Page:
Read about the overview to purchase car insurance in Thailand, as well as the cost and coverage options.
Why is car insurance important to have in Thailand? With over 60,000 incidents reported each year, no matter how carefully you drive, you are always at risk of being involved in one. Luckily, just over a dozen insurance companies offer a variety of car insurance options providing the necessary coverages.
To make the process easier for you, we’ve put together a quick guide about buying car insurance in Thailand.
You have two options when it comes to car insurance in Thailand. These include Compulsory Third-Party Liability Insurance and Private Insurance. All cars and motorcycles registered in Thailand are required to have Compulsory Third-Party Liability Insurance, which is more commonly known as Por Ror Bor.
Compulsory Third-Party Car Insurance (CTPL) Also known as Por Ror Bor, CTPL is a type of insurance mandated by law for all vehicles in Thailand. It only provides basic coverage on injury and death caused by accident. You also need to renew it annually through the Department of Land Transportation, car insurance companies, or a third-party agent. It is normally bought in conjunction with the payment of an annual car tax.
Private Car Insurance Private car insurance is much more flexible than CTPL, and it provides more coverage. Even the most basic policy includes coverage for third-party property. There are five types of private car insurance in Thailand, categorized using the numbers 1, 2+, 2, 3+, and 3.
Accidents, theft, and third-party property damage are all covered by Type 1 insurance, which is the most expensive. In contrast, type 3 insurance is the most affordable option, but it provides the least coverage.
As we mentioned above, private car insurance in Thailand is divided into 5 types.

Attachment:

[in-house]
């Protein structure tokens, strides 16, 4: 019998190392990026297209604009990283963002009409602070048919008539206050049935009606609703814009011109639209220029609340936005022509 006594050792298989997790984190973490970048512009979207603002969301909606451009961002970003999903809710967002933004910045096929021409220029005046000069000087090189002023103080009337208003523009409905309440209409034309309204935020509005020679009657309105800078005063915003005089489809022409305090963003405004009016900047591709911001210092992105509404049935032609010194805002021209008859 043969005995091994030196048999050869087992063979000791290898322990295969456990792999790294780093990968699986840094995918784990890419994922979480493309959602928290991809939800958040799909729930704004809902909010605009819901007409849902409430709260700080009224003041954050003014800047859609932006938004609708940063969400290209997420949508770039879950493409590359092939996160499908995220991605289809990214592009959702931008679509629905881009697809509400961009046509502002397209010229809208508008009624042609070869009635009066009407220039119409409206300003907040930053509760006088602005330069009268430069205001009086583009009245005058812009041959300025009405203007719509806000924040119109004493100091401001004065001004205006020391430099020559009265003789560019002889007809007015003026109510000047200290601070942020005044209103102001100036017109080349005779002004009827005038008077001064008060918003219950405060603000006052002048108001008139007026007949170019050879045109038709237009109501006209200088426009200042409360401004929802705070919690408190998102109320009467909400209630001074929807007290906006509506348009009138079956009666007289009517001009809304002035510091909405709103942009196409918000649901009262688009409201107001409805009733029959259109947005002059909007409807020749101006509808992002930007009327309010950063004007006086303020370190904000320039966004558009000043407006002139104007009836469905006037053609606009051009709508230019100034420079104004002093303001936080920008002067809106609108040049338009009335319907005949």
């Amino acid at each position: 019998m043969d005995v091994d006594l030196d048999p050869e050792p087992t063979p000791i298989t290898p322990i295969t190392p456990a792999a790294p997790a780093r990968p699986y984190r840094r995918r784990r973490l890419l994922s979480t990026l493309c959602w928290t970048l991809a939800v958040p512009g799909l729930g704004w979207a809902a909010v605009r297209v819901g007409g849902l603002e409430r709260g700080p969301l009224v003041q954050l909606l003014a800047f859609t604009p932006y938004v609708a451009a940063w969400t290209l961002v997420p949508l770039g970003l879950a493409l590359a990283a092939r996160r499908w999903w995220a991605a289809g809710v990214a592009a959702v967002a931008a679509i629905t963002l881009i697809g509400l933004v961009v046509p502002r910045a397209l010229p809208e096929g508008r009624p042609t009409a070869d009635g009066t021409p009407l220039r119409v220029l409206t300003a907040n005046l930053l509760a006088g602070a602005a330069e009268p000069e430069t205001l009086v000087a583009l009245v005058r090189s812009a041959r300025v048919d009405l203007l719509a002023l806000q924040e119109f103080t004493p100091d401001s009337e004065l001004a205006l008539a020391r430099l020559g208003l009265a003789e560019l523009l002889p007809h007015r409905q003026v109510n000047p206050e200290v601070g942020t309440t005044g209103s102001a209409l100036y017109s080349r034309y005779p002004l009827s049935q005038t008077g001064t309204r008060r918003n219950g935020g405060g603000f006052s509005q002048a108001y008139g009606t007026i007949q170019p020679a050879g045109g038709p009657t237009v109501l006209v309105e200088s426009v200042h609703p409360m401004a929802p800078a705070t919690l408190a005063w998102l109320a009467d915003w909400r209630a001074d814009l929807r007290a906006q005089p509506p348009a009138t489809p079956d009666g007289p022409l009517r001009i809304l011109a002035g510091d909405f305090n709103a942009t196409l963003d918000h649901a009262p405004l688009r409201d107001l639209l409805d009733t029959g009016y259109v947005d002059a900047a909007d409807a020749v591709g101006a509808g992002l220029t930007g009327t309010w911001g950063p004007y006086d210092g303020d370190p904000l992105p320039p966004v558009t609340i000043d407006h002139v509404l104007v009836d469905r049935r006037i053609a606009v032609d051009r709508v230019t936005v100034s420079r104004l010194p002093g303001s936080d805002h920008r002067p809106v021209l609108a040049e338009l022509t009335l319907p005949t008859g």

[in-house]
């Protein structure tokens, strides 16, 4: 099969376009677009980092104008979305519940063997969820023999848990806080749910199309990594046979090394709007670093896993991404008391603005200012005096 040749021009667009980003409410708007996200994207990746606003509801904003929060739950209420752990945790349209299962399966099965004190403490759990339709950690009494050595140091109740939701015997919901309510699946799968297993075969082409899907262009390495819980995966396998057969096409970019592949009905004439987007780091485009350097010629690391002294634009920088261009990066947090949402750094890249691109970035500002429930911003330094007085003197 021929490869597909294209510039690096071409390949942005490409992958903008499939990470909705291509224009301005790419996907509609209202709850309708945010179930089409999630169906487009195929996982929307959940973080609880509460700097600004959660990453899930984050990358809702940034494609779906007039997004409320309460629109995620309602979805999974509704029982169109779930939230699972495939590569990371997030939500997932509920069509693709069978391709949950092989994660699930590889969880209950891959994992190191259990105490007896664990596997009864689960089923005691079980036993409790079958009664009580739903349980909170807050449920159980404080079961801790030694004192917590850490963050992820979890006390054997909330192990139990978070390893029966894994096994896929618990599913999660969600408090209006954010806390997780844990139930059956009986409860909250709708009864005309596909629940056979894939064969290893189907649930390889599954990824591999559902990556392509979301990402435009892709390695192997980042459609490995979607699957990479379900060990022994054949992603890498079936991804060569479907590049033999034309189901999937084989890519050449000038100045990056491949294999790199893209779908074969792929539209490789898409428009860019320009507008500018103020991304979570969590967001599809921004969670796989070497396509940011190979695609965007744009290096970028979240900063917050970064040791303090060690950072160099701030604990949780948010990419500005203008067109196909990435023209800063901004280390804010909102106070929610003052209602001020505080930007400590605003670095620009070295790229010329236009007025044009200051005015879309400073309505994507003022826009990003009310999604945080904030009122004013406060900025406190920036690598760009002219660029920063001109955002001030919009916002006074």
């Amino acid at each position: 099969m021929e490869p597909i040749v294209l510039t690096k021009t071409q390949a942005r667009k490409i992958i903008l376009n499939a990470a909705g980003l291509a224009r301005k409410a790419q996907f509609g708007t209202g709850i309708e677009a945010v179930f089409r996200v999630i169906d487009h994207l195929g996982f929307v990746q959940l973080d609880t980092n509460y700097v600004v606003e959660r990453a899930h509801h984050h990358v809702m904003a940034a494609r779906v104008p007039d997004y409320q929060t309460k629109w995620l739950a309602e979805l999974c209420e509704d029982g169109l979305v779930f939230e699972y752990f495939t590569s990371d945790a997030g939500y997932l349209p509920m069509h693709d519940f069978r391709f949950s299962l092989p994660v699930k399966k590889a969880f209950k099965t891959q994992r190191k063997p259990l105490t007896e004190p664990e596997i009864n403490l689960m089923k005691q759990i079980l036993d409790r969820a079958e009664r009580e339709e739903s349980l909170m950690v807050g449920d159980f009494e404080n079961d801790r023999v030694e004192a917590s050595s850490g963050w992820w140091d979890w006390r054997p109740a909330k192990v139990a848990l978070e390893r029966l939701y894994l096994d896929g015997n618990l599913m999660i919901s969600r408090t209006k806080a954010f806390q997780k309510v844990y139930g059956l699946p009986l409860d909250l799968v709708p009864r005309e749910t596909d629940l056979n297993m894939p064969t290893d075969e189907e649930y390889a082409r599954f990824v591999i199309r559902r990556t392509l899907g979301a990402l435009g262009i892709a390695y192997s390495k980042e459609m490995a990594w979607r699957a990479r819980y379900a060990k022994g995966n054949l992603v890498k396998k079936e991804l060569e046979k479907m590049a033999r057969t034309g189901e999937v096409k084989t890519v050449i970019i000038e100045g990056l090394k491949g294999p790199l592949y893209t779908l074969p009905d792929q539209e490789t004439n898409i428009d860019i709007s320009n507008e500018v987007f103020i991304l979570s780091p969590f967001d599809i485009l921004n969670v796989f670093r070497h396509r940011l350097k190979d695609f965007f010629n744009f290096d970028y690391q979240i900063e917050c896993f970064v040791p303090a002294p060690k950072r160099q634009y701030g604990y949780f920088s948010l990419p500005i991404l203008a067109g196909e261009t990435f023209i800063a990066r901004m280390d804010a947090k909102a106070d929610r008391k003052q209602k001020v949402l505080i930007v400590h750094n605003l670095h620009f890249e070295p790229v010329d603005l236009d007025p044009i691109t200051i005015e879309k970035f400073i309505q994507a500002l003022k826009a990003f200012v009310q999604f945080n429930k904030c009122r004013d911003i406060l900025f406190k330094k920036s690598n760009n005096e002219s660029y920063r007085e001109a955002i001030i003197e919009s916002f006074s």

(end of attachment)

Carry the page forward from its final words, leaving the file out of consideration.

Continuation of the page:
Type 1 Type 1 car insurance is the most expensive and comprehensive type of insurance available. It protects you from all kinds of accidents and risks. It’s also the only type of insurance covering accidents that don’t involve a third party, such as running into a wall, colliding with a dog, or getting a scratch. Some insurers require you to pay an excess, while others may not.
Type 2+ This insurance is the second-most expensive car insurance in Thailand. Its coverage is similar to Type 1 insurance, but it excludes incidents involving a third party. With this type of car insurance, your car is usually sent to third party independent garages for repairs.
Type 2 Type 2 is similar to Type 2+ insurance in terms of pricing, but it does not cover collisions. Only a few insurance companies currently provide it.
Type 3+ Type 3+ car insurance provides coverage for road accidents, collisions, and third-party property damage. The main difference between Type 2+ and 3+ is that with type 3+, you are not protected against theft, fire, flood, or terrorism.
Type 3 This is the most basic type, covering only medical expenses and third-party liability. It is mostly popular among old and low-valued cars.
Each insurance company provides a different level of coverage at a different price. It’s essential to find a provider who can provide you with the coverage you need for a reasonable price.
These are the basic coverage that car insurance in Thailand usually offers.
Theft – You will be covered if your car is stolen. However, if your vehicle is stolen due to your own carelessness, such as forgetting to lock it or parking it in a hazardous location, you may not be covered by theft protection coverage. The insurance limit will also be based on the vehicle’s age.
3rd Party Property Damage – This coverage covers the other driver’s car in case of an accident. It is most likely preferred by the policyholder because you’ll only have to worry about fixing your own vehicle after an accident rather than worrying about the other party.
One-party Accidents – This pays for accidents that occur without the involvement of a third party, hitting a wall or a dog, scratching a structure, or crashing into a tree are examples of this. The cost varies depending on your insurance plan.
Medical Costs – Medical expenses incurred as a result of car accidents are covered by all types of insurance. If you’re the one who caused the accident, the coverage amount is likely to be higher. Insurance companies require a medical receipt for reimbursement unless you go to a partner hospital. Car insurance, health insurance, and family insurance can all help with medical expenses. Regardless of the type of insurance you use, the amount of coverage will be the same.
Fire/Flood – Any unanticipated floods will be covered under this policy. Insurers, on the other hand, may refuse to pay your claim if you drive through flooded areas on purpose. You can only file a claim for flood damage if it was not your fault.